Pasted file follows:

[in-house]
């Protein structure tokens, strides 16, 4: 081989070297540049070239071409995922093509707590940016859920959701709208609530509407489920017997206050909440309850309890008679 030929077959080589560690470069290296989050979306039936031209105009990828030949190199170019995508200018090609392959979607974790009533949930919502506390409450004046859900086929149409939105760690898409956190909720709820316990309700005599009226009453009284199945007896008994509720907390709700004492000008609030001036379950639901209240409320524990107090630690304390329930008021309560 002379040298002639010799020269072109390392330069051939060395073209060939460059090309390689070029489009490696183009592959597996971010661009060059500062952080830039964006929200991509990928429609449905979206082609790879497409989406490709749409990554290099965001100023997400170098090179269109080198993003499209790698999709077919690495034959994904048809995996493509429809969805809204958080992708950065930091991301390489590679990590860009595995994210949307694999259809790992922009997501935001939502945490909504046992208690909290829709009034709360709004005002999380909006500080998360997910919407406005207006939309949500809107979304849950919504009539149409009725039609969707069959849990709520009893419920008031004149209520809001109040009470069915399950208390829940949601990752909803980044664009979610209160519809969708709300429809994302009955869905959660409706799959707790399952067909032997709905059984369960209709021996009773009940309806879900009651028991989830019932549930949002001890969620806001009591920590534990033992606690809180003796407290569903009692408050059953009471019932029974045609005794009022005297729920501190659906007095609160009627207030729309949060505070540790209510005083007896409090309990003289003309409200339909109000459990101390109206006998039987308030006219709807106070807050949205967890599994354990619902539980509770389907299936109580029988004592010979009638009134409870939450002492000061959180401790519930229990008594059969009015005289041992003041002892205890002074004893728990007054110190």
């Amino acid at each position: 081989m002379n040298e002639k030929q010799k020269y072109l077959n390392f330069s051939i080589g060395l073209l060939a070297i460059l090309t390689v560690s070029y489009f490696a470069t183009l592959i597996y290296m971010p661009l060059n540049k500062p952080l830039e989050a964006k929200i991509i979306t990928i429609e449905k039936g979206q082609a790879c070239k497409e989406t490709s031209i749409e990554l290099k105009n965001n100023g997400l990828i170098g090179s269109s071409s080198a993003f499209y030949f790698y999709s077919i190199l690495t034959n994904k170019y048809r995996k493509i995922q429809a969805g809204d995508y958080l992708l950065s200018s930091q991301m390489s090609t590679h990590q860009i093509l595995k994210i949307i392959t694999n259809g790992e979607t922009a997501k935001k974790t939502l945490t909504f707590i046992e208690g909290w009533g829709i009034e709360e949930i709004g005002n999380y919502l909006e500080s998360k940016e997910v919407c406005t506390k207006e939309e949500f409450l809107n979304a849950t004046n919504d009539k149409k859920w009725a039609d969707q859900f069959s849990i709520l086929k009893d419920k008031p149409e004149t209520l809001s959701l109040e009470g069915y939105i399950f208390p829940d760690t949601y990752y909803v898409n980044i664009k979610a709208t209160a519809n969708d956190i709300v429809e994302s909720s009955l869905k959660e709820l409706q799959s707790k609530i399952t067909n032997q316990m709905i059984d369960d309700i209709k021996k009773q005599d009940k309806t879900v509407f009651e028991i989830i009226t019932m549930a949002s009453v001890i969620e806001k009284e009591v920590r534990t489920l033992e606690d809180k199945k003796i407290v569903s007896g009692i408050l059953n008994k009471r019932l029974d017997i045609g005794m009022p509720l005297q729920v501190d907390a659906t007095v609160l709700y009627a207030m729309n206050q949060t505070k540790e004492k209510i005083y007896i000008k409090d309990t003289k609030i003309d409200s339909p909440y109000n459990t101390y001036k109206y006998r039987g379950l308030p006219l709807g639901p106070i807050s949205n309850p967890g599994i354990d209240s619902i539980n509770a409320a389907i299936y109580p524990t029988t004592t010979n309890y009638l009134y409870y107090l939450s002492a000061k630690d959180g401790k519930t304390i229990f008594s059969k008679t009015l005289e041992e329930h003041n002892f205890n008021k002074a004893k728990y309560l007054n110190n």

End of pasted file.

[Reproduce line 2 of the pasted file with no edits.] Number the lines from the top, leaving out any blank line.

């Protein structure tokens, strides 16, 4: 081989070297540049070239071409995922093509707590940016859920959701709208609530509407489920017997206050909440309850309890008679 030929077959080589560690470069290296989050979306039936031209105009990828030949190199170019995508200018090609392959979607974790009533949930919502506390409450004046859900086929149409939105760690898409956190909720709820316990309700005599009226009453009284199945007896008994509720907390709700004492000008609030001036379950639901209240409320524990107090630690304390329930008021309560 002379040298002639010799020269072109390392330069051939060395073209060939460059090309390689070029489009490696183009592959597996971010661009060059500062952080830039964006929200991509990928429609449905979206082609790879497409989406490709749409990554290099965001100023997400170098090179269109080198993003499209790698999709077919690495034959994904048809995996493509429809969805809204958080992708950065930091991301390489590679990590860009595995994210949307694999259809790992922009997501935001939502945490909504046992208690909290829709009034709360709004005002999380909006500080998360997910919407406005207006939309949500809107979304849950919504009539149409009725039609969707069959849990709520009893419920008031004149209520809001109040009470069915399950208390829940949601990752909803980044664009979610209160519809969708709300429809994302009955869905959660409706799959707790399952067909032997709905059984369960209709021996009773009940309806879900009651028991989830019932549930949002001890969620806001009591920590534990033992606690809180003796407290569903009692408050059953009471019932029974045609005794009022005297729920501190659906007095609160009627207030729309949060505070540790209510005083007896409090309990003289003309409200339909109000459990101390109206006998039987308030006219709807106070807050949205967890599994354990619902539980509770389907299936109580029988004592010979009638009134409870939450002492000061959180401790519930229990008594059969009015005289041992003041002892205890002074004893728990007054110190």